The 4.2L engine is the stretched descendant of the earlier 3.4 and 3.8 blocks. It was said to have been running a couple of years ago, so we're hopeful the block and head will be strong and can be rebuilt. This car is numbers matching and we will do all we can to ensure it remains that way.
It will be fully built, with a few of our customary updates, such as multi-angle valve cuts, flowed head, balanced bottom end, modified rear seal and a number of other small, but important changes to add some reliability to this classic power unit.
One major change will be the fuelling. In order to improve reliability, cure cold and hot start issues and make the car simply nicer to drive, fuel injection will be added. Our system retains the original SU carbs, adding injectors underneath, out of site, but utilising the carbs as throttle bodies. This provides the smooth, powerful running provided by injection, but the looks of the standard carburettors, a perfect combination.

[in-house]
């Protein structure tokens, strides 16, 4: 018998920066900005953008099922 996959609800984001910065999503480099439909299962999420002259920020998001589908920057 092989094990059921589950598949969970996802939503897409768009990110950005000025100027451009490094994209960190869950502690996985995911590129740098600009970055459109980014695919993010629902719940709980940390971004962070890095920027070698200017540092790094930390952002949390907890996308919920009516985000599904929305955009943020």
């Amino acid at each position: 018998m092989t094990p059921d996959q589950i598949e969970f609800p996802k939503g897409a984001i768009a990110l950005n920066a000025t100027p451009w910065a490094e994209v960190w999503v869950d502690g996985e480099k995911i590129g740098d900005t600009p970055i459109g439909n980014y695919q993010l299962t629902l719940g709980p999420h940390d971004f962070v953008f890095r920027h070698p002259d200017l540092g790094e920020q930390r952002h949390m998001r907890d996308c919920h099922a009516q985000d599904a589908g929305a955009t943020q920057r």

Cooling has always been issue on this engine, the large water jackets contain an inordinate amount of coolant, which runs through a radiator that was never ideal, with mechanical fans that never really drew in enough air.
We don't like the cooling systems of this era and with any of our builds, we always upgrade this element to make sure things never get too warm.
A larger radiator will be fitted to allow for greater coolant flow and thus exposure to the increased cooling fins, taking more heat out of the fluid. This will be coupled with an electric water pump, replacing the standard unit, electric fan and an intelligent controller, completed with waterless coolant.
Mechanical pumps have the main issue that they only run at engine speed, meaning that when the car is stationary, or slow moving, the pump is turning at engine tick-over, when the coolant may be rising in temperature and in need of more rapid cycling. The electric pump enables flow to be as fast or as slow as needed.
Likewise the electric fan can be run whenever is required at whatever speed is deemed appropriate, which is often much faster than a mechanical fan at idle, when the car isn't moving.
Controlling these elements will be an intelligent module that reads engine temperature and runs the fans and pump as much as is needed to maintain a constant temperature.